“Scott, did you bring a ball into the house?”

“And the woman said, ‘The serpent beguiled me, and I did eat.’ - Genesis 3:13

“Yeah, dad. But it was only for a few minutes. Tom really wanted to see my new baseball cards and he was really excited about it, and we were going to go right back out, but then...” For the record, this isn’t really what my brother said. He, like my German Shepherd, is infinitely better at following the rules than I am - or perhaps just better at not getting caught when he breaks them. So let’s just say this story is two me’s haggling back and forth over blame. “He made me! She made me! I was totally hornswoggled!!” And on it goes (as an afterthought, does anyone know exactly where the word “hornswoggled” came from? Am I alone on this?).

At any rate, the point is, the nature of man was firstly an attempt to hide the sin, and secondly to blame someone else for it. And this pretty much constituted the whole of the first recorded prayer. It was compiled of a nice blend of avoidance, and escapism. Aren’t we proud we’ve changed so much since then?

How many of us hang onto things we know we need to repent for because we don’t want to have “that” conversation with Him? How many of us shift blame to someone else to make ourselves feel like we’ve done nothing wrong? How many things do we reason in our own minds and hearts to try and convince ourselves that we’re righteous - perhaps without even knowing it?

It’s humorous to me that God called out to Adam and said, “Where are you?”, when I’m quite certain God knew exactly where he was. And when He asked him what he had done, He most assuredly already knew the answer. Yet man, in his infinite wisdom, thought sure he could hide from God, and get away with petty semantics. Was the serpent the root of the issue? Yes, he was. Did Eve offer the fruit to Adam? Yes she did. Did Adam accept it willingly? Yes. The blame here didn’t rest on one pair of shoulders. It rested on all shoulders. Everyone was contributory; everyone played their part. Though the serpent did it with full knowledge of what he was doing - making his particular case one of greater severity. But that’s a different subject for a different time.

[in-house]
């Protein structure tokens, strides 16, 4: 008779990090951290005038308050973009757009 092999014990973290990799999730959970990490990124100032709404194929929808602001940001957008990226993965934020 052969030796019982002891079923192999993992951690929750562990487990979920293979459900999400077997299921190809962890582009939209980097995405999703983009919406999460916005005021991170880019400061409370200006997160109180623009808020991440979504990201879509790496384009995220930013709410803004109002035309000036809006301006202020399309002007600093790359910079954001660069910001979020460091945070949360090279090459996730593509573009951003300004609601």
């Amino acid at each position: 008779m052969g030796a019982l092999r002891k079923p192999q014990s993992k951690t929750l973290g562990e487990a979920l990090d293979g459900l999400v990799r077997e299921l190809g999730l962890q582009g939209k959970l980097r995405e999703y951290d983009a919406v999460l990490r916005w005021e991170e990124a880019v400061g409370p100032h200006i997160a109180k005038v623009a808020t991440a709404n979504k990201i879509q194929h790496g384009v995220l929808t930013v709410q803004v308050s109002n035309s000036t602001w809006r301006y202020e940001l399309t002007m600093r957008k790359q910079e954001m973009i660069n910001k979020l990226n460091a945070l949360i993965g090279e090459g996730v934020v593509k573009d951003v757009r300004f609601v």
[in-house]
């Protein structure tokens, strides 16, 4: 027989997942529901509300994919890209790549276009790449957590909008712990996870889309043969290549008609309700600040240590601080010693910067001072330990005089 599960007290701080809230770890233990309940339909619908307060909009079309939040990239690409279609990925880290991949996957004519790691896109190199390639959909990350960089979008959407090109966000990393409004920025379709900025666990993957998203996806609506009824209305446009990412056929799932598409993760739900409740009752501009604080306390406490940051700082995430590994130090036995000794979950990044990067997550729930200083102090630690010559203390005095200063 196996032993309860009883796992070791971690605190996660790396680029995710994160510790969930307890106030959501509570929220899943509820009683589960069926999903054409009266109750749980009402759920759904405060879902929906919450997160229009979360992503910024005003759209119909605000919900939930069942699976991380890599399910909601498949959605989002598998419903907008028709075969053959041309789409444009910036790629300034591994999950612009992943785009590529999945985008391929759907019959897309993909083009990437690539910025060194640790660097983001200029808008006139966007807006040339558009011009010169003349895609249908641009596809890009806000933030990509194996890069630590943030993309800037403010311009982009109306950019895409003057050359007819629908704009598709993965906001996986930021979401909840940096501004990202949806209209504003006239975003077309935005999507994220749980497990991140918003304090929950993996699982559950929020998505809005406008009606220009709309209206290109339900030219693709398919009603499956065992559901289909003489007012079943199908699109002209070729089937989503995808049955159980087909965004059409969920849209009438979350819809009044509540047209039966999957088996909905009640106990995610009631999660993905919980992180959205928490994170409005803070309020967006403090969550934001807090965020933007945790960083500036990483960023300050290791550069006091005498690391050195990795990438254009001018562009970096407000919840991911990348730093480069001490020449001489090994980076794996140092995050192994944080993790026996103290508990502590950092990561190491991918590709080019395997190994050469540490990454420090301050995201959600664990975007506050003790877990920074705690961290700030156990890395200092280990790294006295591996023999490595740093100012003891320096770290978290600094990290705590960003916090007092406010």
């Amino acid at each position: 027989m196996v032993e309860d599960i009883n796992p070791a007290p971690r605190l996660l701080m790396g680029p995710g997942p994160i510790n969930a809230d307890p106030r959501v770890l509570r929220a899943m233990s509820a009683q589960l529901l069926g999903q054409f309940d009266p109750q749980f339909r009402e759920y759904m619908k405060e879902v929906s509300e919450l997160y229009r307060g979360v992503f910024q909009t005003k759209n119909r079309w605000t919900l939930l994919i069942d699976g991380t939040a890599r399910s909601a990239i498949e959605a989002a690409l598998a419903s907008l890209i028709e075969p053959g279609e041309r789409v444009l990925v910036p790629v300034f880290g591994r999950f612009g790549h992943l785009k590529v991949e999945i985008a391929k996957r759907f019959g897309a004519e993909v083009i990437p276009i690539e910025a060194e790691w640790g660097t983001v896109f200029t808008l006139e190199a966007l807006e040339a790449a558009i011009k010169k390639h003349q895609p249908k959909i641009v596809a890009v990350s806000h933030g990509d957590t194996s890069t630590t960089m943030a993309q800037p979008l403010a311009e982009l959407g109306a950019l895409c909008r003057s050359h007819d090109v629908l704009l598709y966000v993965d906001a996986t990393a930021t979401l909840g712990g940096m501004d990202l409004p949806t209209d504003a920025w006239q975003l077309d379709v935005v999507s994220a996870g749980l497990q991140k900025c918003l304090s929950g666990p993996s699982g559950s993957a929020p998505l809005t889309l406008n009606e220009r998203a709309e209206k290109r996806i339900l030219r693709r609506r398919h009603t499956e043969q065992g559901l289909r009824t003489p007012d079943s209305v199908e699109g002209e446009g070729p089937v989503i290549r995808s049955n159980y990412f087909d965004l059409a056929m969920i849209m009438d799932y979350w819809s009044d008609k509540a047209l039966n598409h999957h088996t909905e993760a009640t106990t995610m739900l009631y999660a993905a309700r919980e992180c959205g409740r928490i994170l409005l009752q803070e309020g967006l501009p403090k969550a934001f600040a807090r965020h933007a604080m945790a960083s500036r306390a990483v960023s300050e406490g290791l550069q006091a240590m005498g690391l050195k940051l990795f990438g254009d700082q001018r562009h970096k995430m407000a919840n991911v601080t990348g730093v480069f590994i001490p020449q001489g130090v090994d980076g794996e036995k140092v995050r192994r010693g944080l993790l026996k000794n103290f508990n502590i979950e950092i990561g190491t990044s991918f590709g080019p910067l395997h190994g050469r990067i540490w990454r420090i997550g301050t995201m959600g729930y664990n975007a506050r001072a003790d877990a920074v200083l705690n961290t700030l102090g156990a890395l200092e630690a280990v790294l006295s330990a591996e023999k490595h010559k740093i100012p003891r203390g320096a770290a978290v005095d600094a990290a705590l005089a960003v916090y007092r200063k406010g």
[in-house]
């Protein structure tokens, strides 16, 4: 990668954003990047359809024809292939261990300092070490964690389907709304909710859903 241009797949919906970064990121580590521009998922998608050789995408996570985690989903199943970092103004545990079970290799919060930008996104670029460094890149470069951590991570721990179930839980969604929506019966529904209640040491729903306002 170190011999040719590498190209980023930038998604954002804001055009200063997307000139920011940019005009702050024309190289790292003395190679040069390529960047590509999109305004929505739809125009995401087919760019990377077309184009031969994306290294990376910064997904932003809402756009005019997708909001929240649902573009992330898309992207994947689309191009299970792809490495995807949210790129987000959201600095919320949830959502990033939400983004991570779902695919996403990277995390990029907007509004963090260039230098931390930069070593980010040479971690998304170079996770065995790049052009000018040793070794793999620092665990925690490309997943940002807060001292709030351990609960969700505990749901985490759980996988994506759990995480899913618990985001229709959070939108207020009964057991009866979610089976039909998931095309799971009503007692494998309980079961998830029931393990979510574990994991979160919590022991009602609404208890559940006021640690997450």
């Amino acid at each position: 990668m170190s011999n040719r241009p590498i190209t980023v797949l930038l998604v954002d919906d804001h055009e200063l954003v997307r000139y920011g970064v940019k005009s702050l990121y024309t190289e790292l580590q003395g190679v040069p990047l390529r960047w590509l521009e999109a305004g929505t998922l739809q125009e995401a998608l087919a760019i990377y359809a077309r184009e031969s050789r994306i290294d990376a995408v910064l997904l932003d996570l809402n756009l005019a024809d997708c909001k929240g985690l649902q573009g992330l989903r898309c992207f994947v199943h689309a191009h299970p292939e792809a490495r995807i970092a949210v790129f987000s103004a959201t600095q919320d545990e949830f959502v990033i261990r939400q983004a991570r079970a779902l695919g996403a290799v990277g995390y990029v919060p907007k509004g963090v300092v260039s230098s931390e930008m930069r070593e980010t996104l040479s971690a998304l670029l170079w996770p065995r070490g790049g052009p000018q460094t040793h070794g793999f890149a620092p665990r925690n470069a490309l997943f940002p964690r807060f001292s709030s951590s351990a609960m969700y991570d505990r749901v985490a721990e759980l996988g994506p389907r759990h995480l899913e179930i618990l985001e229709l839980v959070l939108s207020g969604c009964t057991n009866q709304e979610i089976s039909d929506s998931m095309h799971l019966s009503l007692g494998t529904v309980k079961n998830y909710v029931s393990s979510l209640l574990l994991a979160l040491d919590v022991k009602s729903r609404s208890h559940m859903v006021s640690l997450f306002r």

So what can we take from this first instance of prayer? Go to God. Don’t make Him come looking for you. Lay yourself out before Him in all your sinful depravity. It’s really the best thing you can do. If Adam would’ve gone immediately to God and said, “This is what I did, Father, and I am so terribly sorry. Can you forgive me?”, is it possible the punishment might’ve come out differently? Would you, as a parent, not react very differently to your child coming to you in sincere apology, rather than having to seek them out and sort through all that hem-hawing?

And why wouldn’t you go to Him? For one thing, He already knows. And for another, you might just find, in being honest with Him, you begin to be more honest with yourself. He’s there for you. He’s waiting. You’re His child. He loves you. Don’t avoid the one Being in all the universe Who can cleanse you through and through. It truly is for your own good. And your eternity depends on it.

What else? Both Adam and Eve were ultimately honest with God when He pinned them down about what they had done. But they had to begin with explaining why it was someone else’s fault. It was the “Yes, I did this, BUT,” defense. As a rule of thumb, here’s something to live by: DON’T LISTEN TO MAN. When God’s Word comes in conflict with the advice or petition of man, side with the Word of God 100% of the time. Yeah, that seems like a good place to start.

In Pursuit of Truth,

Christopher Kusiak